The Cardus Daily

Intuition Trumps Strategy

Ray Pennings  |  October 31, 2012  |  Culture, Institutions, Politics, Religion, Vocation

A recent book by American psychologist Jonathan Haidt (a self-described liberal) has provoked interesting conversation among the political intelligentsia. In The Righteous Mind: Why Good People are Divided by Politics and Religion, Haidt argues that politics is shaped by a more diverse offering of values than commonly assumed. “Intuitions come first, strategic reasoning second,” he argues, suggesting that values like families and communities, loyalty and order, and a sense of the sacred are touchstones that shape both behaviour and voting patterns.

In the October 2012 issue of Policy Options, NDP insider Anne McGrath and Conservative strategist Stephen Carter provide their assessment regarding the application of Haidt’s thesis to the Canadian context. McGrath equivocates, suggesting that Haidt’s appeal for civility is a bit of a “naïve distaste for acrimony,” and doesn’t adequately account for the mobilization that divisive momentums such as the Occupy Movement have created through history. (Without such movements, “environmentalists, unionists, First Nation Peoples, feminists and even farmers” would not have achieved “new rights to free association, to organize, to protest, and even to vote.”) She notes the alignment with social democratic causes that this momentum has naturally prompted. Simultaneously, she notes how an appreciation for a broader-based value set than typically appealed to in contemporary politics can lead to principled engagement between partisan forces and not simply pejorative demonization, as is the contemporary norm.

Carter takes a more utilitarian approach. He cites The Righteous Mind as “a must read for all political professionals” finding in it the blueprint for micro-targeting and valuable lessons for how to engage the “less-engaged” electorate in a manner that suits a campaign.

I found both of these reactions discouraging. Is this the contemporary state of values in public life? The best McGrath could do was appeal to Jack Layton’s farewell letter, his “let’s get along moment” in Canadian politics, and reframe Haidt’s thesis in social democratic language. Why no appeal to the social gospel tradition within her own party’s history, which would have provided a much more solid anchor for her argument? Equally disturbing is Carter’s purely pragmatic approach, examining the values basis of Haidt’s argument not for any merits but simply for its vote-getting potential.

Haidt’s politics are probably dissimilar from mine, but I appreciated his candour in admitting how this study brought him beyond the pablum moral arbiters of “fairness” and “do no harm” to a more nuanced set of values that also acknowledge the role of other institutions in our social architecture.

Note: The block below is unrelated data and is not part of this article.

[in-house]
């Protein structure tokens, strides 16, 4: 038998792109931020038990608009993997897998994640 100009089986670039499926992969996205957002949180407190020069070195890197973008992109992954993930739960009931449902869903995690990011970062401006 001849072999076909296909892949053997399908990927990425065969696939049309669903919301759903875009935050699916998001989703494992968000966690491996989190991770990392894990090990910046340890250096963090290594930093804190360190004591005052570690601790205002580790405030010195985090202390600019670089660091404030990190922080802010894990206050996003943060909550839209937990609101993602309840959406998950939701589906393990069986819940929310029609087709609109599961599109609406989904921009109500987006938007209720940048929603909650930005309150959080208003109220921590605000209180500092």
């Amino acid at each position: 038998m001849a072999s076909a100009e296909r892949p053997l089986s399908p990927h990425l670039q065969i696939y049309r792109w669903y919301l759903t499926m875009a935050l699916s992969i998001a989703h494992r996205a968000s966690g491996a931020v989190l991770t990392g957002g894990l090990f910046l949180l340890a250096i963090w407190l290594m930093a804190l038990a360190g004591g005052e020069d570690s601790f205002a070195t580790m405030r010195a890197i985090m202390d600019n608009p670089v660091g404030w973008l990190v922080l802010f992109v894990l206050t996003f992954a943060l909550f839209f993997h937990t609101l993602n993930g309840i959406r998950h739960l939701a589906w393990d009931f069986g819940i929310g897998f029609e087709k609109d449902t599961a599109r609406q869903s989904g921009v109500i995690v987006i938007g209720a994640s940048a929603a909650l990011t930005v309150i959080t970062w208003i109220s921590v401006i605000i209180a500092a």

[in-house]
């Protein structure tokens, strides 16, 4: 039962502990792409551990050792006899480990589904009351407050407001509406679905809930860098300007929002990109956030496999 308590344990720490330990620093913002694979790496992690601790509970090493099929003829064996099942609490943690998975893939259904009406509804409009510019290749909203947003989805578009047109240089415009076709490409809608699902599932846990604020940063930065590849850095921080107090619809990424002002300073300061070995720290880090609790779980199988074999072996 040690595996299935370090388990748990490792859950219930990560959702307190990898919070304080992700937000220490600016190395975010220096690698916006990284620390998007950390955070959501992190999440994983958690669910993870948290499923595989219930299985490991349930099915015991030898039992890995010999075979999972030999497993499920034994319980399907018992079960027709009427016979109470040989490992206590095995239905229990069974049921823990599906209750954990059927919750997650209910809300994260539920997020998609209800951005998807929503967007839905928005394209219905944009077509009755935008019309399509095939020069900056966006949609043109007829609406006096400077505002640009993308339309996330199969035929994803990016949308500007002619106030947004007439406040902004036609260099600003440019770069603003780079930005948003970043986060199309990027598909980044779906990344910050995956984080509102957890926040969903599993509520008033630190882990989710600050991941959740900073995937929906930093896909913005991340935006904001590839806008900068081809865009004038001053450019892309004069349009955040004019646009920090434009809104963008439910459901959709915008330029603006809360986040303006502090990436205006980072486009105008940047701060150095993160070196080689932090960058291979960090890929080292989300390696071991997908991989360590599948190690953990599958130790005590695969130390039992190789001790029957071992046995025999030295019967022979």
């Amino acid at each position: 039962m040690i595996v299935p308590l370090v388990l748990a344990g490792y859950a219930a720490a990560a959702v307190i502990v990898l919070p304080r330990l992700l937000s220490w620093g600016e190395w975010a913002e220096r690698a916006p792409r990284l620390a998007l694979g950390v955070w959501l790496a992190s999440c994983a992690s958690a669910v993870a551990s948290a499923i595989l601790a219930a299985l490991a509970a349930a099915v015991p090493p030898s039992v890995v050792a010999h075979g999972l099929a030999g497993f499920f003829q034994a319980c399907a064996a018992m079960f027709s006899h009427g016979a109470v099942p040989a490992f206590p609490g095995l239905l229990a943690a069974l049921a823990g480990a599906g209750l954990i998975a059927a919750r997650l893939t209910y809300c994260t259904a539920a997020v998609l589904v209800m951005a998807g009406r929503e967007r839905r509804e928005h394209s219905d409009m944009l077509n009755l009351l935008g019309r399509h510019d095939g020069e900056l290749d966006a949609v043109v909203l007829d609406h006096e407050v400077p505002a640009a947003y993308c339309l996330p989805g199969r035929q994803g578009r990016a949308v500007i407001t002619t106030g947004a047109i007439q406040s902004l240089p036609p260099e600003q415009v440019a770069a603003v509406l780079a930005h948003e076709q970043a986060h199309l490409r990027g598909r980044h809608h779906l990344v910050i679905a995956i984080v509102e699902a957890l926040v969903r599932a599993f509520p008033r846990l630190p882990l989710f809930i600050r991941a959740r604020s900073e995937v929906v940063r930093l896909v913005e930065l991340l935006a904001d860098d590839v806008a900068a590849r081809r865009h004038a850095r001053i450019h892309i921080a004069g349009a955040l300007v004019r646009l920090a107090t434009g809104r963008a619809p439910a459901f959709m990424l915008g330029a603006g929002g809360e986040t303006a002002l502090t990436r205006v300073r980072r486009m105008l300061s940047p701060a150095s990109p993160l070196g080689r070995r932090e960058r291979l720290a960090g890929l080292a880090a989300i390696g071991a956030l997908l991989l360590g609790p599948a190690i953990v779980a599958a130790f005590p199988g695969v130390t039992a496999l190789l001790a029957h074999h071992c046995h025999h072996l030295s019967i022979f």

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When we launched Cardus just over a decade ago, we were quite conscious that not only were the various institutions between individuals and government generally ignored in public conversation—hence our mission of “renewing social architecture”—but we also knew that neither the arguments nor the language to engage in such conversations in publicly accessible manners were available.

Today’s cultural conversation needs to include many who have come to North America from settings where the roots of western civilization and its implicit trajectory of values are a foreign concept. We also need to engage many born in North America whose frame of reference better reflects the “religion of the nones” (as in no religion at all) than the “religion of the nuns.”

Most in politics (or other spheres) don’t seem to get this. In the midst of sociological complexity, some reduce transcendent values into political slogans or vote-getting tactics. But that is to miss the deeper reality of it all.

Cardus works from the premise that the insights offered by 2,000 years of Christian social thought have something to say to our present social realities.

This is the 500th blog to appear on this website. Cardus commenced blogging to provide commentary on the issues of the day in ways that take seriously those 2,000 years of Christian social thought. (We felt complimented when someone suggested this site might be considered among the best op-ed pages out there.) Our hope is that in offering this daily contribution (along with our many other publications), we are helping to translate transcendent realities—which matter most to people—into the language of today. As we pass this milestone, we thank you, the reader, for joining us on this journey and trust that we will manage to engage the nuances of what it means to have faith in our common life beyond the reductionistic platitudes which sometimes seem to offend rather than engage our deepest held convictions.



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